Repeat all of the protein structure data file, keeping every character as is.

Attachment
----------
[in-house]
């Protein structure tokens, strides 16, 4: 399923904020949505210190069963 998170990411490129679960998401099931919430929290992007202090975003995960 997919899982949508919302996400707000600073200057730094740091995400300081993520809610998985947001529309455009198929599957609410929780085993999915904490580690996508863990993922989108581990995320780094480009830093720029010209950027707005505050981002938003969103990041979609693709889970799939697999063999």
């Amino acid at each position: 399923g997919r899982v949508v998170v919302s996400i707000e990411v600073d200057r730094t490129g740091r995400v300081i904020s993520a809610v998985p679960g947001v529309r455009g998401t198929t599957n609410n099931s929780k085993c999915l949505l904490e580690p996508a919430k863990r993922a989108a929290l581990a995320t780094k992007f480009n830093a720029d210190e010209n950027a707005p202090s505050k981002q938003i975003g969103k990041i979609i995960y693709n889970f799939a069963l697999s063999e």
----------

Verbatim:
[in-house]
């Protein structure tokens, strides 16, 4: 399923904020949505210190069963 998170990411490129679960998401099931919430929290992007202090975003995960 997919899982949508919302996400707000600073200057730094740091995400300081993520809610998985947001529309455009198929599957609410929780085993999915904490580690996508863990993922989108581990995320780094480009830093720029010209950027707005505050981002938003969103990041979609693709889970799939697999063999």
């Amino acid at each position: 399923g997919r899982v949508v998170v919302s996400i707000e990411v600073d200057r730094t490129g740091r995400v300081i904020s993520a809610v998985p679960g947001v529309r455009g998401t198929t599957n609410n099931s929780k085993c999915l949505l904490e580690p996508a919430k863990r993922a989108a929290l581990a995320t780094k992007f480009n830093a720029d210190e010209n950027a707005p202090s505050k981002q938003i975003g969103k990041i979609i995960y693709n889970f799939a069963l697999s063999e």